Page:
History of the Saints


Patron Saint of Brewers and Theologians

To fall in love with God is the greatest romance; to seek Him the greatest adventure; to find him the greatest achievement.”  St Augustine of Hippo

Saint Augustine was a remarkable fellow and known as one of the most significant Christian ‘thinkers’ since the time of Saint Paul.  Aurelius Augustinus (his latin name) was born in 354 in Tagaste, a small Roman community near the coast of Algeria;  his mother was famous holy woman named Saint Monica, and his father a pagan man of good reputation.

Augustine  began his adult life as a teacher and soon became  a ‘Professor of Rhetoric’ in Rome , the premier science for the Roman gentleman at the time.  Augustine had a true talent for writing and philosophy but after many years teaching he became restless.  After much soul-searching, at 28 he returned to his home town and lived his life as cultured squire; looking after his family property and continuing his literary interests.  Augustine was also raising his son, Adeoatus at the time, left to him by his long-term lover (her name unknown), taken from the ‘lower classes’.  Sadly, whilst still only an adolescent, Adeoatus then died and thus with no heir to the land, Augustine sold the family property and found himself, much against his will, pressed into religious service as a junior clergyman.

And so the transformation to Christianity began for Augustine.  Although he had dabbled in various Christian religions from an early age and was brought up with Christian beliefs by his mother, Augustine had lived a hedonistic lifestyle.  He had never bothered to be baptised Christian because he thought he could never lead a pure life. One day he heard about two men who had suddenly and passionately converted after reading about the life of Saint Antony, and he was ashamed.

“What are we doing?!” he cried. “Unlearned people are taking Heaven by force, while we, with all our knowledge, are so cowardly that we keep rolling around the mud of our sins!”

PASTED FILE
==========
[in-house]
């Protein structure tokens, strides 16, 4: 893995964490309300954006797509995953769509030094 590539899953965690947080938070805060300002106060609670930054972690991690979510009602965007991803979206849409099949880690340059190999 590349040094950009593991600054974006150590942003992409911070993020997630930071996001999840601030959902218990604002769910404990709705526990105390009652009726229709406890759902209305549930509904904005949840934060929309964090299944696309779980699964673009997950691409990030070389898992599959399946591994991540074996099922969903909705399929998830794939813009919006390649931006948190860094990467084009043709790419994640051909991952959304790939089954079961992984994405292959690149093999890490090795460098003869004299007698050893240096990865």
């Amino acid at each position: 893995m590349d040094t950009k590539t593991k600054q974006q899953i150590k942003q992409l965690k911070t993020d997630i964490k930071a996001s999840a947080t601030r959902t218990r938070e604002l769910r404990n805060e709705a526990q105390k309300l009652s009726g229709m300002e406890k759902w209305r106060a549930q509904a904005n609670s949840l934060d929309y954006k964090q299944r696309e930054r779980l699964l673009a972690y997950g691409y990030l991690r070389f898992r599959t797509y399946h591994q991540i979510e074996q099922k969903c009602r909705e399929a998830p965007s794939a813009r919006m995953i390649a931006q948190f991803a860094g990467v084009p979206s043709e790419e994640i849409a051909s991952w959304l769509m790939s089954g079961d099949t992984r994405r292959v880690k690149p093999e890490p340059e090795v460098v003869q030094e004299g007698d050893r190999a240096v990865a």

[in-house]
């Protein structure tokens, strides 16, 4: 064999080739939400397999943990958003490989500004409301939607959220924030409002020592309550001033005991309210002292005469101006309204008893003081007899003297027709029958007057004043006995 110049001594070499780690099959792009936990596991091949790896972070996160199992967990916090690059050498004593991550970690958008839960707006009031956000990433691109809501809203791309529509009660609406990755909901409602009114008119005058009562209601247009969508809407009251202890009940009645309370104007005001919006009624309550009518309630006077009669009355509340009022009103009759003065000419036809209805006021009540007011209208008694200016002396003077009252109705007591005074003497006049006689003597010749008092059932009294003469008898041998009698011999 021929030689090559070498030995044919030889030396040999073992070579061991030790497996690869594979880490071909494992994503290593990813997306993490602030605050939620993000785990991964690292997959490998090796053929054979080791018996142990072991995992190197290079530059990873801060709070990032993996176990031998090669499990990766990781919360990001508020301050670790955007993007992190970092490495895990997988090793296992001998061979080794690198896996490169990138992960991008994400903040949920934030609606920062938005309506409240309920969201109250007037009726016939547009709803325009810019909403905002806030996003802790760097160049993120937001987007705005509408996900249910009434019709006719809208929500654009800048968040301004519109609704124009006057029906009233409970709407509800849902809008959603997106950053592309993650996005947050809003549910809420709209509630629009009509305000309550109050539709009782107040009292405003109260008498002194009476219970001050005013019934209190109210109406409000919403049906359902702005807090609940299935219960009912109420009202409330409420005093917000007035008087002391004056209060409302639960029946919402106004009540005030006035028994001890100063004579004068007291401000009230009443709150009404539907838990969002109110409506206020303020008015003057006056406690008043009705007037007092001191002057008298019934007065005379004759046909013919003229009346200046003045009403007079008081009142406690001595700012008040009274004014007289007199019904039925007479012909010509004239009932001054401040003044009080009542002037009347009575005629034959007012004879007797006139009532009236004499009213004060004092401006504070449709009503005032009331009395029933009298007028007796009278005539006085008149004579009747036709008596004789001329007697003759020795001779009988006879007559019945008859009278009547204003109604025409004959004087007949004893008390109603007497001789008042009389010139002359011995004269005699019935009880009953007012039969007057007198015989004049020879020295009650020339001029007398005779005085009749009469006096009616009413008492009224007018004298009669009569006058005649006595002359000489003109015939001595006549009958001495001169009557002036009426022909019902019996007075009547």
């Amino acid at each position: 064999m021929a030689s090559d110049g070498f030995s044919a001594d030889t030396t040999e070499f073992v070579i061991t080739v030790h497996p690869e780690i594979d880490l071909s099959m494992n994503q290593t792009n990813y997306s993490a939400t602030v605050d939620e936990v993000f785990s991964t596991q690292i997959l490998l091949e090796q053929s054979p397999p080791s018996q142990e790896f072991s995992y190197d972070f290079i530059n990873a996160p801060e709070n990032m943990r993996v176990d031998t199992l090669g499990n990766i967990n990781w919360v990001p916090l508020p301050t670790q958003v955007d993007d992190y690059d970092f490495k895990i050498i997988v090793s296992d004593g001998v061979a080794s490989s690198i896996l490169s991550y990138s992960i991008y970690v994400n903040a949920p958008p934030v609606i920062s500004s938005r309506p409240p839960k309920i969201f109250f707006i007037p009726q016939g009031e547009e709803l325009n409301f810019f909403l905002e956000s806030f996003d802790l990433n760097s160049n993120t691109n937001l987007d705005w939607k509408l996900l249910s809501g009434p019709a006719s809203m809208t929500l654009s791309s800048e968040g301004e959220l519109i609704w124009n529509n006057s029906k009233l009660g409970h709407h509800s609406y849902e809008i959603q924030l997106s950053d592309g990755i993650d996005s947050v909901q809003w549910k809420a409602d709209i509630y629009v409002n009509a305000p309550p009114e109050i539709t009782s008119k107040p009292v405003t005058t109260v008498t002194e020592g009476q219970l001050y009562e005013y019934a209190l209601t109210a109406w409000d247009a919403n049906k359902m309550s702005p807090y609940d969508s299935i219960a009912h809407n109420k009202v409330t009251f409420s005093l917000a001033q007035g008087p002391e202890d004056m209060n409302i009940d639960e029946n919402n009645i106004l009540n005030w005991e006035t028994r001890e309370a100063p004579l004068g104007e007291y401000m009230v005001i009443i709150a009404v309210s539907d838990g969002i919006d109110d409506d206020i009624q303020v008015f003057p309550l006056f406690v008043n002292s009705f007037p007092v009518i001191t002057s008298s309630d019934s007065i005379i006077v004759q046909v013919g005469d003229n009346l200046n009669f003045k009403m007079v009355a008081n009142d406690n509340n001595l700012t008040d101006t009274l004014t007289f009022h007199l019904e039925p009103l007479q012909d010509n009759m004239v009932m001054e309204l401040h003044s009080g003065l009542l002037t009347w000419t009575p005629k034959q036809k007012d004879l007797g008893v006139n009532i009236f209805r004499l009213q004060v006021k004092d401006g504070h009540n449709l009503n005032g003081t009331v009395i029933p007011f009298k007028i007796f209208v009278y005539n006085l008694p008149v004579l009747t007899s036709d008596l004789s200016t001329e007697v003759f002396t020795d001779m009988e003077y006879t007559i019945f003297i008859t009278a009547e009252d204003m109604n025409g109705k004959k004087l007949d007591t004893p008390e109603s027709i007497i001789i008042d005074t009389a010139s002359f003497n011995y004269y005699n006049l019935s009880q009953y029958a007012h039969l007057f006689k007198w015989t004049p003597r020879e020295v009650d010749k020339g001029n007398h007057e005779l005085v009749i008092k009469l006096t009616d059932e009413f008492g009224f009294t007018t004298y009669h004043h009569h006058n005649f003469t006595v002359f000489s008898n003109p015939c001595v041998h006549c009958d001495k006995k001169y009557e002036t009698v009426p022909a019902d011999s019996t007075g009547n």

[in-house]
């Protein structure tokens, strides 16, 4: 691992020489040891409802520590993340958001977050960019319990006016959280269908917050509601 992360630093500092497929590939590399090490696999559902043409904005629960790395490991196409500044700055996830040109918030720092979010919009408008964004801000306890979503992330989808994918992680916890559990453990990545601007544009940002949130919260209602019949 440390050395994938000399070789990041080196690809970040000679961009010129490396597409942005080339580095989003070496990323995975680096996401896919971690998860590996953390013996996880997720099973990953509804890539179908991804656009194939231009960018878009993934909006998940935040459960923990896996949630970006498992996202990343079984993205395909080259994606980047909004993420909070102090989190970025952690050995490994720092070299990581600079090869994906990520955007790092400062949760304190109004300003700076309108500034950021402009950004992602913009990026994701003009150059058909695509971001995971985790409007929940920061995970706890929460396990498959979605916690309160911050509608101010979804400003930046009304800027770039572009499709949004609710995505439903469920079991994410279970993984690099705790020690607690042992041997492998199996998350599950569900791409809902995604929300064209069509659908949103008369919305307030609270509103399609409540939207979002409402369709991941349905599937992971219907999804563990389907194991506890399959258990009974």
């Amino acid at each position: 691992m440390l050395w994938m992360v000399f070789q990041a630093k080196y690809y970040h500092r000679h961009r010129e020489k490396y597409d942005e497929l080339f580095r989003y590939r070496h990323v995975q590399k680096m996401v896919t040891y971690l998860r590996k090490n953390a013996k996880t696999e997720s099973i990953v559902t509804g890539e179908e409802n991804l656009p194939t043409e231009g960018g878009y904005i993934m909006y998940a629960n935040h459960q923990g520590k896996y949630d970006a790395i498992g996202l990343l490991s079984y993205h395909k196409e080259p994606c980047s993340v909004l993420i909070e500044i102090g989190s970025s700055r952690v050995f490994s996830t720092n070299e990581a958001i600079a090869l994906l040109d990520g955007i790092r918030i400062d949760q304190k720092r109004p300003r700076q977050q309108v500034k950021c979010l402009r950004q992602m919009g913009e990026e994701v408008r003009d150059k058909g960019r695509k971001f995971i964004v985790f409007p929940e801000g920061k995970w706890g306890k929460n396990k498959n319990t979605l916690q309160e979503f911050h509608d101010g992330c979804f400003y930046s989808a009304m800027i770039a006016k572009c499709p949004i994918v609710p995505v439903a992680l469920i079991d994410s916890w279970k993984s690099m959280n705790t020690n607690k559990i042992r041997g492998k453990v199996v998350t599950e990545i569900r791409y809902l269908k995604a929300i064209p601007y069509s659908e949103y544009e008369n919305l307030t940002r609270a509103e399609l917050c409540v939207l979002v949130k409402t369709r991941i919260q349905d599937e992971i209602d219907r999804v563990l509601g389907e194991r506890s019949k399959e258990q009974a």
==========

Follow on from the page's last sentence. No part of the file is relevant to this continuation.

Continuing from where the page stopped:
Full of bitterness and regret, Augustine flung himself out into the garden and cried out to God. “How long more, O Lord?!  Why does not this hour put an end to my sins?!”  At that moment he heard a child singing the words “take up and read!”

Augustine was sure God had intended him to hear those words. He picked up the book of Letters of St Paul and read the first passage that his gaze fell upon; it was a passage declaring one to “put away all impurity and live in the imitation of Jesus”.   That was all he needed to begin a new life.

Augustinus Aurelius was thus baptised and soon ordained as a priest in 391, a role in which his unique literary and intellectual abililities set him apart from his contemporaries.   Augustine eventually became a Bishop in 395, was the founder of religious priests, a great writer of Catholicism and arguably one of the greatest saints that ever lived.  The life he now lived was true to his beliefs; he practiced great poverty, supported the poor, overcame heresies and prayed with vehemence right up until his death on August 28th, 430.  He was 75 years of age. This day is now celebrated as a ‘Feast Day’ by Catholics around the world.


Patron Saint of Fathers, Workers and the Universal Church

Most of us know Joseph as the husband of Mary and the ‘foster’ father of Jesus, but what else do we know about him? Everything we know about Joseph comes from the Scriptures.

Joseph was born in 90BC in Bethlehem, and was a beautiful and righteous man. Kind and compassionate, when he found out Mary was with child after they had been betrothed, his compassion and love for her saved her from the shame of stoning, a common punishment of the time. Joseph instead sent her away to prevent her from being accused of adultery.  When the angel came to him in his dream and told him not be afraid to marry her because the child in her womb was conceived by the Holy Spirit, the son of God, Joseph showed faith and did what the angel told him.